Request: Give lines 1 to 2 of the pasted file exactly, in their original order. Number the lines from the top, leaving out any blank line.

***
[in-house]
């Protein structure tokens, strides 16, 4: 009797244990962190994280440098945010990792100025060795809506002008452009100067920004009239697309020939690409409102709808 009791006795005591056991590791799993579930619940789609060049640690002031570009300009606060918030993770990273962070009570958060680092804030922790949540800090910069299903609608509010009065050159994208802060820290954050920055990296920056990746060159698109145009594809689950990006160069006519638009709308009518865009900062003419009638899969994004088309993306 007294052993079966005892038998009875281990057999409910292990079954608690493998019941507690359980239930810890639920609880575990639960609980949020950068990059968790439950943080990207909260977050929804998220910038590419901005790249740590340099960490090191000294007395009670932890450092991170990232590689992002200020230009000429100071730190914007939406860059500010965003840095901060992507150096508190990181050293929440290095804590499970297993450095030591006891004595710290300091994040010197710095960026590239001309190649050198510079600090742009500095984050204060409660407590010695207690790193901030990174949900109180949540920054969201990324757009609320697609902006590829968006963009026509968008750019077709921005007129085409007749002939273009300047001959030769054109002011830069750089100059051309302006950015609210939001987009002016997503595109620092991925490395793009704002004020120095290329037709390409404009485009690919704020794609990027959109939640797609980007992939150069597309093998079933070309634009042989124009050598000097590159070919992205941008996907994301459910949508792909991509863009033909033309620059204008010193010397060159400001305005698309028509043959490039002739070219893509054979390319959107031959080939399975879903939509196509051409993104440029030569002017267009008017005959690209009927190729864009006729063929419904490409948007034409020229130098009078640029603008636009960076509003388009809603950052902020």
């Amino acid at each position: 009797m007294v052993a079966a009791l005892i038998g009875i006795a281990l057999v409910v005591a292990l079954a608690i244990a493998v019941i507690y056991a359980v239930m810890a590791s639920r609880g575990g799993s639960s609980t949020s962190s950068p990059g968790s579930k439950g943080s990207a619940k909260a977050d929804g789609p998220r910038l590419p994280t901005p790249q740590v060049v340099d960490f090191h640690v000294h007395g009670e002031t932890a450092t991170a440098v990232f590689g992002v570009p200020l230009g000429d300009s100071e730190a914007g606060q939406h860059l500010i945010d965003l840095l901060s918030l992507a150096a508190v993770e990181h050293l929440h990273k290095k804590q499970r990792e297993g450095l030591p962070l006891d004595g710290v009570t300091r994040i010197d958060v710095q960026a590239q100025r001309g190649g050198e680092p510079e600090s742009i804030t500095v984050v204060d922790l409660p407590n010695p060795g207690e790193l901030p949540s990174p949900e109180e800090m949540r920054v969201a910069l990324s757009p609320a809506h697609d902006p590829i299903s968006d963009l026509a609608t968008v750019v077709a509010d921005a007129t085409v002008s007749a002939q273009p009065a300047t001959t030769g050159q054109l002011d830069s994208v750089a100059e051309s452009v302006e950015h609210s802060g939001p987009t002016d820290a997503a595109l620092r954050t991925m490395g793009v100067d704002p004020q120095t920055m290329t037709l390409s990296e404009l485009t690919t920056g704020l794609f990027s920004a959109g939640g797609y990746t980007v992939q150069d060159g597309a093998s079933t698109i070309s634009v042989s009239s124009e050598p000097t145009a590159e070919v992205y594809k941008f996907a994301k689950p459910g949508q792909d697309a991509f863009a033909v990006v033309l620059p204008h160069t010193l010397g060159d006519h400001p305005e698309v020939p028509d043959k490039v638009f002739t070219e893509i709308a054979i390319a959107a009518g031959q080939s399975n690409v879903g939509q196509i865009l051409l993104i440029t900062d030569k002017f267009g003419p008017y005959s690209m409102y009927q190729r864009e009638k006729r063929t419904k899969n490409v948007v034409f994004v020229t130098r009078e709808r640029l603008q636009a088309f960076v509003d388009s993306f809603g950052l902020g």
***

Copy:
[in-house]
């Protein structure tokens, strides 16, 4: 009797244990962190994280440098945010990792100025060795809506002008452009100067920004009239697309020939690409409102709808 009791006795005591056991590791799993579930619940789609060049640690002031570009300009606060918030993770990273962070009570958060680092804030922790949540800090910069299903609608509010009065050159994208802060820290954050920055990296920056990746060159698109145009594809689950990006160069006519638009709308009518865009900062003419009638899969994004088309993306 007294052993079966005892038998009875281990057999409910292990079954608690493998019941507690359980239930810890639920609880575990639960609980949020950068990059968790439950943080990207909260977050929804998220910038590419901005790249740590340099960490090191000294007395009670932890450092991170990232590689992002200020230009000429100071730190914007939406860059500010965003840095901060992507150096508190990181050293929440290095804590499970297993450095030591006891004595710290300091994040010197710095960026590239001309190649050198510079600090742009500095984050204060409660407590010695207690790193901030990174949900109180949540920054969201990324757009609320697609902006590829968006963009026509968008750019077709921005007129085409007749002939273009300047001959030769054109002011830069750089100059051309302006950015609210939001987009002016997503595109620092991925490395793009704002004020120095290329037709390409404009485009690919704020794609990027959109939640797609980007992939150069597309093998079933070309634009042989124009050598000097590159070919992205941008996907994301459910949508792909991509863009033909033309620059204008010193010397060159400001305005698309028509043959490039002739070219893509054979390319959107031959080939399975879903939509196509051409993104440029030569002017267009008017005959690209009927190729864009006729063929419904490409948007034409020229130098009078640029603008636009960076509003388009809603950052902020």